Dear Ms Germanova,
Norges Bank Investment Management (NBIM) appreciates the opportunity to provide feedback in the peer review of the draft revised code of best practices of corporate governance in Brazil, issued by the Brazilian Institute of Corporate Governance (IBGC).
Our perspective is that of a globally diversified institutional investor. NBIM manages the Norwegian Government Pension Fund Global (GPFG), which holds total assets of USD 880 billion. We have invested USD 570 billion in equity in more than 70 markets. As of end-June we held equity worth BRL 11.6 billion in 310 Brazilian companies.
In answering to the peer review, we would like to focus our comments on the procedures by which board directors are elected, as well as how minority and preferred shareholders may propose candidates and elect, and the related disclosure. As a diversified investor, we vote our shares by way of proxy voting. We would therefore highlight some current challenges related to proxy voting in board elections. This is of relevance to themes 1 and 2 in the IBGC consultation document because the effective ability to exercise voting rights in board elections may be affected, and hence the accountability of the board towards the shareholders.
The need for early and complete information on voting items and procedure
For proxy voting to work satisfactorily, complete information on all agenda items should be disclosed at least at the deadline stipulated by Brazilian regulation of 15 days ahead of the general meeting of shareholders. Alongside this information, there should also be certainty on the voting procedure at the shareholder meeting. The early distribution of this information to shareholders – as said ideally by three weeks ahead of the meeting – is necessary for a fully satisfactory proxy voting process. Such a time span would provide us, and our agents, sufficient time to organise, analyse and consider all relevant facts, interact with the company as warranted, and subsequently make considered voting decisions and implement our voting instructions throughout the proxy voting chain.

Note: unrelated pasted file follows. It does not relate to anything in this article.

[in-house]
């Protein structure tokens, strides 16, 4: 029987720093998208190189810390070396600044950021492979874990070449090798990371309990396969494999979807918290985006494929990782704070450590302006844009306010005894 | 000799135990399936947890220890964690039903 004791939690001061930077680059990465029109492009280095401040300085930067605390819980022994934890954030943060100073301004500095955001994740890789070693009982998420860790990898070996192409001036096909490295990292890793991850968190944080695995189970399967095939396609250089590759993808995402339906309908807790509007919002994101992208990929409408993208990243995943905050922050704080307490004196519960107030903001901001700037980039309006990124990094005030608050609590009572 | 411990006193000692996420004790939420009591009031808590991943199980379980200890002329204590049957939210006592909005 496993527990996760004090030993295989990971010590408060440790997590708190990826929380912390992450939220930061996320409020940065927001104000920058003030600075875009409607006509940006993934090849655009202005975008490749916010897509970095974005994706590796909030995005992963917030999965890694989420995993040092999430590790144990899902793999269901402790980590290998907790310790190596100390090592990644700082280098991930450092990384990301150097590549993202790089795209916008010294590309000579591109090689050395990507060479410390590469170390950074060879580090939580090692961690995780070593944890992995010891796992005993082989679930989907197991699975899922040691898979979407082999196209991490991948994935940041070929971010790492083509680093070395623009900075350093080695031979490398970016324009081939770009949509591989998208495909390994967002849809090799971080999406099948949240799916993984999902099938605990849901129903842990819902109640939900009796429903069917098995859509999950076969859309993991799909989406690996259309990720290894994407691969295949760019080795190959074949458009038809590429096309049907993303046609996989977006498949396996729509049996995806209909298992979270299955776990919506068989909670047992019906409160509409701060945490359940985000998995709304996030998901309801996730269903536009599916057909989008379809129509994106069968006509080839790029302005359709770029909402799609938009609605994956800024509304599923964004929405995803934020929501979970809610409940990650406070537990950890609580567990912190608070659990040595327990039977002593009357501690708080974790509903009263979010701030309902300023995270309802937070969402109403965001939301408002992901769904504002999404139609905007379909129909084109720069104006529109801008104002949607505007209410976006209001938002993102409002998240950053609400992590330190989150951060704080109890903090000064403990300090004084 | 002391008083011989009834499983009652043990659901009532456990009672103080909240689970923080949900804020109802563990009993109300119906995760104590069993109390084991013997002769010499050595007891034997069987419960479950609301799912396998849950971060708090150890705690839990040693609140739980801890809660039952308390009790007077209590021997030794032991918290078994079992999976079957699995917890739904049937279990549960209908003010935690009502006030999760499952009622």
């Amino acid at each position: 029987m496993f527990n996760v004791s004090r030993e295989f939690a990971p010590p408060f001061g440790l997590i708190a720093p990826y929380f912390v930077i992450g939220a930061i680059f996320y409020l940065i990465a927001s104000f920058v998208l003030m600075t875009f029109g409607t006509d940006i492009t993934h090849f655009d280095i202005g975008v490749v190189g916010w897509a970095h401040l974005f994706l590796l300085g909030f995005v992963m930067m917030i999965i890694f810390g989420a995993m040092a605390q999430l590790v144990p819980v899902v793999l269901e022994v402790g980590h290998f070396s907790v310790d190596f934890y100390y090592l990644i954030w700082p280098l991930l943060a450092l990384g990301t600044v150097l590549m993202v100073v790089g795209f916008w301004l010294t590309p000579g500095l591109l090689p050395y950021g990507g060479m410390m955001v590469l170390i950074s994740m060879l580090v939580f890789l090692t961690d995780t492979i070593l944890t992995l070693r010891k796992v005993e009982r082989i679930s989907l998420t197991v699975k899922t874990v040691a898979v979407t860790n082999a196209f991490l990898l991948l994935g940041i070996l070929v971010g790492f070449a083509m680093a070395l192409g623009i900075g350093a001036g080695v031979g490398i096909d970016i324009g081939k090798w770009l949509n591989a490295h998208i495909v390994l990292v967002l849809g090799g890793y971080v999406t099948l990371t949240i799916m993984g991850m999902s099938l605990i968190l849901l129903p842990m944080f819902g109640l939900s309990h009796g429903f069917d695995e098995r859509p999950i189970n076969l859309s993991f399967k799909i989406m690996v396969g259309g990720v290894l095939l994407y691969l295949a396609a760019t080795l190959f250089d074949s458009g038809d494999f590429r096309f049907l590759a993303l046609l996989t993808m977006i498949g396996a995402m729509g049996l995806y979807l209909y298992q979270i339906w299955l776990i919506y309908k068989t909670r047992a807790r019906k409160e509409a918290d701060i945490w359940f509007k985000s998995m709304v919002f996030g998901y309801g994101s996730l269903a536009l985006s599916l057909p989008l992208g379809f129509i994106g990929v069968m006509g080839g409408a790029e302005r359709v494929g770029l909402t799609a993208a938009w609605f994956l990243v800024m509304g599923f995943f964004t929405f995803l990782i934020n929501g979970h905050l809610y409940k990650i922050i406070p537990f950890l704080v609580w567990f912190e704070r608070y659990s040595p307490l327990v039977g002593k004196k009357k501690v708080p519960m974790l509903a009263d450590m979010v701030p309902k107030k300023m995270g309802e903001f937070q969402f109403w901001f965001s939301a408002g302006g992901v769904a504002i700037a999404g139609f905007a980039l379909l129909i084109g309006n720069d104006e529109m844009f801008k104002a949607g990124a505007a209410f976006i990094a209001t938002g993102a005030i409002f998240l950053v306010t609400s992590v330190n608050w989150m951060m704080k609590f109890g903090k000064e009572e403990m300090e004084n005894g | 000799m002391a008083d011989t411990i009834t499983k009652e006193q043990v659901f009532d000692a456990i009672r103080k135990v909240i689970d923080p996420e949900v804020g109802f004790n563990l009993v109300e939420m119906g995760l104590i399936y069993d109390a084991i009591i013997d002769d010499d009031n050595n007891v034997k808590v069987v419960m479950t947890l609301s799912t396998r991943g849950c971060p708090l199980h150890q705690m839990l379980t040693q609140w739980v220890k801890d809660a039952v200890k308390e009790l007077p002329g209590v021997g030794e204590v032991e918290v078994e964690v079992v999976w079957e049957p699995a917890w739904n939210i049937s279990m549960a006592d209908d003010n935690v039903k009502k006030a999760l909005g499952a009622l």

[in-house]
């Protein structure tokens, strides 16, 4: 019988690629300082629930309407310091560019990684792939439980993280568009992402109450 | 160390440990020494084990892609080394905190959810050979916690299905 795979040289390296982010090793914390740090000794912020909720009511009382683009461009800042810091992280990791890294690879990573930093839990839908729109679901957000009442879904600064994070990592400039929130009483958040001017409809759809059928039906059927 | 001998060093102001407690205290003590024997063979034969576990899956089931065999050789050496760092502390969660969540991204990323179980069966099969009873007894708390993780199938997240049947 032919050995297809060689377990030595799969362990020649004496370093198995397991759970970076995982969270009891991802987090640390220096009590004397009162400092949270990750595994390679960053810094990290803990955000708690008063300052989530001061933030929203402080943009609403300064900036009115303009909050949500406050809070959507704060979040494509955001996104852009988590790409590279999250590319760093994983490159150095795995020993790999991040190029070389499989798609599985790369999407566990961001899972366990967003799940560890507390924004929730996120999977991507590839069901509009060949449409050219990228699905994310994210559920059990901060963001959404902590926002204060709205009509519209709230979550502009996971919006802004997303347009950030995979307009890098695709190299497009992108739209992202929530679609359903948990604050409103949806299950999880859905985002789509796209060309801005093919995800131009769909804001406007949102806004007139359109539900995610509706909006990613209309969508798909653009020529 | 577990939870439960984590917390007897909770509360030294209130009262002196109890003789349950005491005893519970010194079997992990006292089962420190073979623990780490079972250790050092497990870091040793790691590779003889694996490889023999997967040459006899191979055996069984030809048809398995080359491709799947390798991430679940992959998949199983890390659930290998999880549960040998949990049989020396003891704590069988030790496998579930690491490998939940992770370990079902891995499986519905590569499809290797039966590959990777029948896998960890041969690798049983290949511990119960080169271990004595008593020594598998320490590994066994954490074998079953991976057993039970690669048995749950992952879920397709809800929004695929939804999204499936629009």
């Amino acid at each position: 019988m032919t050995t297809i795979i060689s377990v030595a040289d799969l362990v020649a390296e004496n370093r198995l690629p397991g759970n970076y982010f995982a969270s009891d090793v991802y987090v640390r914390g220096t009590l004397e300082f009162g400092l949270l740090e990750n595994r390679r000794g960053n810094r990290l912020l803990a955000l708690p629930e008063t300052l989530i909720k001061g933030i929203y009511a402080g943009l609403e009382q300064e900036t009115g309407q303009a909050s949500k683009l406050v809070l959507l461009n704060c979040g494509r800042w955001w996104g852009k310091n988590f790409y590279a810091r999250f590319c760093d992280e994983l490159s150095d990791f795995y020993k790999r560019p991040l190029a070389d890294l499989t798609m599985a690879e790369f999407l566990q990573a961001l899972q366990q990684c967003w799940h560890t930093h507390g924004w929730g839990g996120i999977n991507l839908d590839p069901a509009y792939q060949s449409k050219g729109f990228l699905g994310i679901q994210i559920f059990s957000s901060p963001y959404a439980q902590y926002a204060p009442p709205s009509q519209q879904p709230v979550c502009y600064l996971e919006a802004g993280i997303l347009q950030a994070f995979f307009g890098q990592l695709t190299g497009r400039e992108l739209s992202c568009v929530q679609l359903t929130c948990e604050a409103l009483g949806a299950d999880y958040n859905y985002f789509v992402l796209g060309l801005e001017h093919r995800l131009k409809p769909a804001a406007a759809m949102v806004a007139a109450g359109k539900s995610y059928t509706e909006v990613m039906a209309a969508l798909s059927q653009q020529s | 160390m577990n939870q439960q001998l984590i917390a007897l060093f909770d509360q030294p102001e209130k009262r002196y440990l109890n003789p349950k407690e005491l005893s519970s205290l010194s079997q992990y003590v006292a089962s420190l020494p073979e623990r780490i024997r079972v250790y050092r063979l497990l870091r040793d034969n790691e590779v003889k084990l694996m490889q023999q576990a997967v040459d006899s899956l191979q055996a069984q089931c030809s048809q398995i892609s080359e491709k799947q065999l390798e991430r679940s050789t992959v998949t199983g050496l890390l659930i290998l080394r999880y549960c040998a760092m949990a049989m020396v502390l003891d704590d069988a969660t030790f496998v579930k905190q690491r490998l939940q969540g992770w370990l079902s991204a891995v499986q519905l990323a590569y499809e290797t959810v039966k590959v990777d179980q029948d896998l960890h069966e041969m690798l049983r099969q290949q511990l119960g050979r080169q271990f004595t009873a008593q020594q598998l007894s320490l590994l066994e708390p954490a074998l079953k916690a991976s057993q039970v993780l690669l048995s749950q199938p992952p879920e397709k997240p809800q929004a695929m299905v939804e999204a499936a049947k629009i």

In light of these requirements, there are still challenges in the Brazilian framework. We would encourage the IBGC to include new language into the code to the effect of helping this situation. The implementation of the CVM instruction 561 with effect from 2016 might be an opportunity to address some of these issues.
Below, we elaborate on these challenges in more detail. There is currently no section in the draft revised code that gives a particular account of recommended board election practices. NBIM would be willing to forward to the IBGC suggested text for a new section on board elections.
Information on minority and preferred shareholder candidates
Brazil has a distinctive system in which minority shareholders and holders of preferred shares may propose and elect board candidates. We regard this system as a useful addition to the corporate governance framework, in particular given the controlled nature of many Brazilian companies.